Friday, October 24, 2008

Forgotten Books: FAT CHANCE (aka DEADFALL) -- Keith Laumer

A number of Keith Laumer's SF novels have a nice hardboiled feel to them ( and A Trace of Memory and Dinosaur Beach come to mind), but Deadfall, published in paperback as Fat Chance is a straightforward Chandler pastiche and homage. The dedication reads, "Dedicated to the incomprable Raymond Chandler and his peerless private eye, Philip Marlowe."

Some readers might find Laumer almost too good at doing Chandler, but I really liked the novel. The first-person narrator, a p.i. named Shaw, is hired to find the daughter of a man who hasn't seen her in 25 years. As always, complications ensue. Lots of them.

The movie version of the book was called Peeper, and as you can see from the photo to the left, it starred Michael Caine. And Natalie Wood. I saw it when it hit the theaters and liked it a lot. I may be the only person who remembers it. At any rate, I recommend both the forgotten book and the forgotten movie. You can decide for yourself how tongue-in-cheek they're supposed to be. Well worth a look.

8 comments:

  1. I thought I had seen every Michael Caine movie too. Wow.

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  2. My dad likes the SF that Laumer wrote. I wonder if he's ever read this one. Kinda like Alistair MacLean's one western (that I knoew of). I'm going to a few book fairs this autumn, starting tomorrow in Bellville. I'll keep a look out for this one.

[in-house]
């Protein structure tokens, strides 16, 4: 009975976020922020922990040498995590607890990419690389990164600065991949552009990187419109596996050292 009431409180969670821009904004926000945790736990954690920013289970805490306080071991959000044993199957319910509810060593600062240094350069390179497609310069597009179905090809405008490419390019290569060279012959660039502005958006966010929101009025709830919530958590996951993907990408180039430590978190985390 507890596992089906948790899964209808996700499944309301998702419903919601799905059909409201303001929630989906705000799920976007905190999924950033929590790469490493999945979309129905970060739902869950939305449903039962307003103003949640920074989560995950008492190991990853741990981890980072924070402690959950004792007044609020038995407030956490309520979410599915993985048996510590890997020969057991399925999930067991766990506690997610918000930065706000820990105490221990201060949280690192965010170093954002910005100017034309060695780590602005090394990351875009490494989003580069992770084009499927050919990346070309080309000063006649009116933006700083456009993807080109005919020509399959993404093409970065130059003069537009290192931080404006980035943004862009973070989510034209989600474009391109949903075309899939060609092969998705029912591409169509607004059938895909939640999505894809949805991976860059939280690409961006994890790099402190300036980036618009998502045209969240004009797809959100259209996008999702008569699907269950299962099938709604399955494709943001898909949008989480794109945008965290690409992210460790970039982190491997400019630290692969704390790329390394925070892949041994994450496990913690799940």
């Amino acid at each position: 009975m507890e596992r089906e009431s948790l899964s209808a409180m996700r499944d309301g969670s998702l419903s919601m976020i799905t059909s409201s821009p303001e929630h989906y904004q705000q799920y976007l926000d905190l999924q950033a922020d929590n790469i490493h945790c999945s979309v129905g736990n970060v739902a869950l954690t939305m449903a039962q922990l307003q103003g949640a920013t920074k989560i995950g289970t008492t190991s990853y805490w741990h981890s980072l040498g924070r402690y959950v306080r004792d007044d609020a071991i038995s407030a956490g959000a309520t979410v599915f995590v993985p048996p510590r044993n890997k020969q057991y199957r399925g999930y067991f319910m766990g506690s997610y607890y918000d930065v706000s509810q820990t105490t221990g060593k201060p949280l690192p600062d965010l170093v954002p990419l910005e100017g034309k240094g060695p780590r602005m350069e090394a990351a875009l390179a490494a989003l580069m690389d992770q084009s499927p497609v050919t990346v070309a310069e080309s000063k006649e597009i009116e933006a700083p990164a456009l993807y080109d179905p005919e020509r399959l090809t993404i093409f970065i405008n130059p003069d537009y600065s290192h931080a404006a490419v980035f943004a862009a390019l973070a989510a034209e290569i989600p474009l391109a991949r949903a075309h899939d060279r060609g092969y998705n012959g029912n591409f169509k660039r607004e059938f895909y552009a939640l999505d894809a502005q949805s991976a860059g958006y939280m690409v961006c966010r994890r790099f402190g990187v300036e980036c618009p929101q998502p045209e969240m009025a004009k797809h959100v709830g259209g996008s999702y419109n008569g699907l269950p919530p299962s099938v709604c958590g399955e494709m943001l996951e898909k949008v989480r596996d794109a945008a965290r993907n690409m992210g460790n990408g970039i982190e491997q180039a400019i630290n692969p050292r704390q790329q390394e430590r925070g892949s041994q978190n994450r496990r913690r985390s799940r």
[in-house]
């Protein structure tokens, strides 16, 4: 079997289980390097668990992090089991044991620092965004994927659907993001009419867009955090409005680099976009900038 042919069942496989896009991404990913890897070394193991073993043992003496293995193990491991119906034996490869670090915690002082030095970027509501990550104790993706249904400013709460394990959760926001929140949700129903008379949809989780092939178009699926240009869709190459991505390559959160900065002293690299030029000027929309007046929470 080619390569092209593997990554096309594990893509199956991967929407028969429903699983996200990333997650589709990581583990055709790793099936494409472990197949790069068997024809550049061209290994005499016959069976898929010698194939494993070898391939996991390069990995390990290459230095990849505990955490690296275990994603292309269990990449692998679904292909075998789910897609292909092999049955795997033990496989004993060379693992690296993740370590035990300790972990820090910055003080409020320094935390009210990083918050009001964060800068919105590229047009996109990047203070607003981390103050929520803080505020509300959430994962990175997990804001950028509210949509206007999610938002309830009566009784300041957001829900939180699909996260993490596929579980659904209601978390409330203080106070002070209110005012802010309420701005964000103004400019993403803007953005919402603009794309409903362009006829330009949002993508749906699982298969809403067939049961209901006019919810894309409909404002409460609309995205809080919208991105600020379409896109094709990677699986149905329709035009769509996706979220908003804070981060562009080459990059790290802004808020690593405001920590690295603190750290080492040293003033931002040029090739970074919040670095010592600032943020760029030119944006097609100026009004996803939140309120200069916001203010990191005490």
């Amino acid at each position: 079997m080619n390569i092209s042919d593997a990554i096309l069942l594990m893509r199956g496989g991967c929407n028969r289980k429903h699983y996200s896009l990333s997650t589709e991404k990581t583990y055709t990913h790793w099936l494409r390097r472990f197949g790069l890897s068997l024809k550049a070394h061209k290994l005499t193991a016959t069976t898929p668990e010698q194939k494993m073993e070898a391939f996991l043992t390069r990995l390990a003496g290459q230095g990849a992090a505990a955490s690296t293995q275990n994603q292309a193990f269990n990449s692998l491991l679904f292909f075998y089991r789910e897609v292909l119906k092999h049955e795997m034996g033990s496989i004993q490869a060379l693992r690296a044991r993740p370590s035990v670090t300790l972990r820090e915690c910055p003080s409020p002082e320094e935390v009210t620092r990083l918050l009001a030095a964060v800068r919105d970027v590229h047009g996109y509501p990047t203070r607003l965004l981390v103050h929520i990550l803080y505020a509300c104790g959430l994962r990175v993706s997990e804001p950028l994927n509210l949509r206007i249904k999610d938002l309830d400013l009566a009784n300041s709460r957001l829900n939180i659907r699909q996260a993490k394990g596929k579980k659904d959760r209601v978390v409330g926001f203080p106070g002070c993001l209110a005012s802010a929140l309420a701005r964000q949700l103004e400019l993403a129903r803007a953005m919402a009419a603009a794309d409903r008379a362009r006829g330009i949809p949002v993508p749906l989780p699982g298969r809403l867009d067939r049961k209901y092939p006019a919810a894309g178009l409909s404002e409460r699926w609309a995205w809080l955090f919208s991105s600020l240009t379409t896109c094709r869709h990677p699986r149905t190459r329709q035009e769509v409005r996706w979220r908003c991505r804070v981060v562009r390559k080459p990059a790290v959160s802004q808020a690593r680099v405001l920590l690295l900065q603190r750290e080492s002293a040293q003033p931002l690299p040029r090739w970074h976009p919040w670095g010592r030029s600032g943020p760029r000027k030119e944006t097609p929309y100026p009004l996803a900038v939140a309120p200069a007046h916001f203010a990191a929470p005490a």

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  3. I like early Michael Caine. I will probably check the movie in this case first.

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  4. Richard Heft1:27 PM

    Let me see if I have this straight: in 1968, Michael Caine starred in a movie entitled DEADFALL, based on a novel of the same name by Desmond Cory. Then in 1975, he starred in a movie entitled PEEPER, based on a novel called DEADFALL by Keith Laumer; but the book is also called FAT CHANCE, just to muddy the waters a little more.

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  5. Sounds right to me. Desmond Cory would be a good candidate for a "forgotten book" post, too.

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  6. Bill I'm sure you remember when liking Laumer's work was fashionable then unfashionable. He was quick and sometimes sloppy but there are three or four of his novels and maybe a dozen of his stories that I reread from time to time. And they hold up very well. Think of how many turns of the sf wheel you and I have seen in our lifetimes. We even pre-dated The Cosmic Pen Pal Club or whatever it was.

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  7. Those were the days, Ed. I never wavered in my liking for a lot of Laumer's work, though I've sure never managed to read it all. Many of the Retief stories still make me laugh.

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  8. Bob Randisi10:04 PM

    I aleady had Peeper on my Netflix.

    RJR

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